UCI denies threatening teams in lead up to Tour of Beijing

Pat McQuaid on the podium with Tony Martin (HTC-Highroad)

Pat McQuaid on the podium with Tony Martin (HTC-Highroad) (Image credit: Tim de Waele/TDWSport.com)

The UCI has denied any wrong doing over suspicions that the sport's governing body threatened a number of WorldTour teams in the build up the Tour of Beijing.

Cyclingnews understands that a number of teams' sponsors were sent letters by the UCI threatening their applications and status among the WorldTour if they carried through with their plan to boycott the race in China.

The boycott stemmed from the argument over race radios. The boycott was eventually scrapped after the UCI and teams found a compromise to uphold the current status on race radios for 2012 while a independent commission was set up to determine the future over the heated issue.

The Tour of Beijing is a race that the UCI has developed and initiated through GCP – its own subsidiary body charged with globalising the sport through new events. The event is a source of income for the UCI and the possibility of high profile teams deciding to shun the event could have seriously jeopardised its future. The event itself got off to a successful start this week, with world time trial champion Tony Martin winning the opening time trial. It is understood that the UCI saw the boycott as a direct threat to its governance and the expansion of cycling.

Cyclingnews has obtained letters that show that the UCI attempted to pressure team sponsors.

In a letter to one team the UCI said: "The UCI World Tour is a very important part of the UCI calendar, your team is a member of that World Tour, and in recent years the UCI have been working on a strategy to globalise the UCI World Tour. This is for obvious reasons, to further develop our sport, bring it to a truly global audience and indeed to give a valuable return on investment for our sponsors."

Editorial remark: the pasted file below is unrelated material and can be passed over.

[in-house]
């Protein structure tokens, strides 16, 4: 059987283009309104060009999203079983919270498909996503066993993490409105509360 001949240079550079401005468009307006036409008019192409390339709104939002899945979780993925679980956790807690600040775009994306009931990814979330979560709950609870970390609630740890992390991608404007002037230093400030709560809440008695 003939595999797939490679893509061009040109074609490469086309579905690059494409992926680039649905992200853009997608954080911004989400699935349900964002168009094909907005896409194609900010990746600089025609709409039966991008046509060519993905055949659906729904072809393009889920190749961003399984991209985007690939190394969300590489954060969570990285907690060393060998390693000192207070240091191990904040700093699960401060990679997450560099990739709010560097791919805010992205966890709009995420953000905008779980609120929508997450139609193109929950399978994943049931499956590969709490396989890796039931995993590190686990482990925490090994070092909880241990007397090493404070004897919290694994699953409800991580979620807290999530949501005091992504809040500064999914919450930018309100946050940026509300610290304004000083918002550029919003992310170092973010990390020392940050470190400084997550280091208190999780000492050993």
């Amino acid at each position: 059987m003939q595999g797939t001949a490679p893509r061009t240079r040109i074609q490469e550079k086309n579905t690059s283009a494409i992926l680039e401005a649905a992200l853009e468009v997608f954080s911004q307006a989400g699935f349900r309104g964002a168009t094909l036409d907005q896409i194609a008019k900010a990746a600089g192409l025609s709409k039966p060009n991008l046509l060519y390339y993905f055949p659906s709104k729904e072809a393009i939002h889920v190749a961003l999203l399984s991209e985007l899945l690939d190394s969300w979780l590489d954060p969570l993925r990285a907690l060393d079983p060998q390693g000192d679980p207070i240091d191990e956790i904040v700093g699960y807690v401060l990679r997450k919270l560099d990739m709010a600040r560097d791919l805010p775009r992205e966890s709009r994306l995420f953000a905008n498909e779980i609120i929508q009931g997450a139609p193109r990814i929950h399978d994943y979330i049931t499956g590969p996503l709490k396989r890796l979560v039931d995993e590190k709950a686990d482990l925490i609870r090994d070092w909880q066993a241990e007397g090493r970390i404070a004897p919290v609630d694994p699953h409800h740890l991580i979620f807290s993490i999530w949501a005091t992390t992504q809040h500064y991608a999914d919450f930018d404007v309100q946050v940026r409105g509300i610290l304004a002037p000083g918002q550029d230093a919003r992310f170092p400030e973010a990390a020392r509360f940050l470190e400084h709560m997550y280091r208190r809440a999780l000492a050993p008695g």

The letter goes on: "I can also assure you that any team who does not take the start line in Beijing will be brought before the UCI Licence Commission at the end of the year and risks losing its licence and all the associated benefits. UCI doesn't like involving sponsors in the internal affairs of our sport but in this case we felt that as a sponsor of this team, it was felt important that you should be informed."

Finally the UCI also allude to how a sponsor's business may in fact suffer:

"they [the Chinese organisers] will take this as an offence and it could have repercussions of a commercial nature. This event is being promoted by the City of Beijing under the direction of the Mayor of Beijing, Gou Jinlong and the word boycott has a very high resonance in the Chinese culture for different reasons and they will feel that as an insult to the Chinese people."

Cyclingnews contacted the UCI for comment.

In an email a UCI press officer said he had talked to the President Pat McQuaid, who said, "This subject is closed as far as UCI is concerned the UCI does not wish to comment."

The attempt to pressure sponsors appears to a clear and direct attack on a number of team managers who have voiced several concerns with the UCI this year. Earlier this spring a number of team bosses including Johan Bruyneel and Jonathan Vaughters openly discussed the option of a breakaway league competing against the UCI. At one point 11 major teams were said to be considering the project. Although the discussions remained little more than just blue sky ideas, the UCI saw fit to openly condemn the idea.

"It's all very well for the managers of certain teams at the top level to think they can create a different league or a series amongst themselves for their own personal gain and ambitions and think they can go in a different direction but it's not as simple as that," McQuaid said at the time.

Bruyneel fired back: "You know, we don't care anymore about the threats of McQuaid. If he goes on the way he has been going, maybe we will stop with everything or maybe something else will happen."


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